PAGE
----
Click here to see the host countries of refugees originating from Namibia.
Dr John Friedman
Dr. Friedman is Associate Professor in Socio-Cultural Anthropology and Development at Utrecht University’s Roosevelt Academy in The Netherlands. His field of expertise is in Namibian politics and the state, incorporating such issues as history, government, development, indigenous rights, democratization, traditional leadership, and customary law. In addition, Dr. Friedman has conducted research on one of southern Africa’s biggest (and most controversial) proposed dams, the Lower Kunene River Hydroeclectric Project, as well as on various issues relating to youth development. He has been working and researching in Namibia since the early 1990s. Amongst his publications are Imagining the Post-Apartheid State: An Ethnographic Account of Namibia (2011); ‘Context and Contestation in the Development Process: Lessons from Kaokoland (Namibia)’ (2009); ‘Making Politics, Making History: Chiefship and the Post-Apartheid State in Namibia’ (2005); and ‘Mapping the Epupa Debate: Discourse and Representation in a Namibian Development Project’ (2000).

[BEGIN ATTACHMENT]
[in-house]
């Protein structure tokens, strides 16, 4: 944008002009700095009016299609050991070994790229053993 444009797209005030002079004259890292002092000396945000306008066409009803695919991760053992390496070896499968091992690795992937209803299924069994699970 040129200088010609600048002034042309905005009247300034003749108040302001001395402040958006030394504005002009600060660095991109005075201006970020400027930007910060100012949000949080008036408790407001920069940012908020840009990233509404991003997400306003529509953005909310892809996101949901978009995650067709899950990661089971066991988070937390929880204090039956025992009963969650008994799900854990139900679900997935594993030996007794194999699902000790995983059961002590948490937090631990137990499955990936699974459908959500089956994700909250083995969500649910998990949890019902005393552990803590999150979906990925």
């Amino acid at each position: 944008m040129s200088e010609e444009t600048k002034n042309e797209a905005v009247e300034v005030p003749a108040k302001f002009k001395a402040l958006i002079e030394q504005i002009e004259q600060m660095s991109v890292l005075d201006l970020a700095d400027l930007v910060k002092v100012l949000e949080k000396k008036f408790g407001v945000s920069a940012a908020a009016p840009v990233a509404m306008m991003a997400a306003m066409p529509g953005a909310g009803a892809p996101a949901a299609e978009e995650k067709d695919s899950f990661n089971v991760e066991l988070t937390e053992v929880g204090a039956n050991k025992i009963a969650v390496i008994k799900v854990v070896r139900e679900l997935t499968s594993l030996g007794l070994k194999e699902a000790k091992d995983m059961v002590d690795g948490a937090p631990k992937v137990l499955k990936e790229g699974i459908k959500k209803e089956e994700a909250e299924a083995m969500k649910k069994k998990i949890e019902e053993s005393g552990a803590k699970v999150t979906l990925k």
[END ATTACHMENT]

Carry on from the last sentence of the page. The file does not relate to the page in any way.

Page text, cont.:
Dr Mattia Fumanti
Mattia Fumanti teaches social anthropology at the University of St Andrews, UK, in the department of social anthropology. Since 1999, Mattia Fumanti has conducted extensive field research in Namibia on political, cultural and economic transformations in a post-apartheid society. He has published widely on gender, youth, ethnicity, education, elites and urban transformations. He is currently working on a project on youthful aspirations in urban Namibia in a time of global economic crisis.
Professor Ian Taylor
Ian Taylor is a Professor in International Relations and African Politics at the University of St Andrews, Scotland. He has worked for institutions such as the UNHCR, and has published extensively on Namibia – both academically and for consultancy reports. His work includes themes such as politics, democracy, development, conflict and sustainability.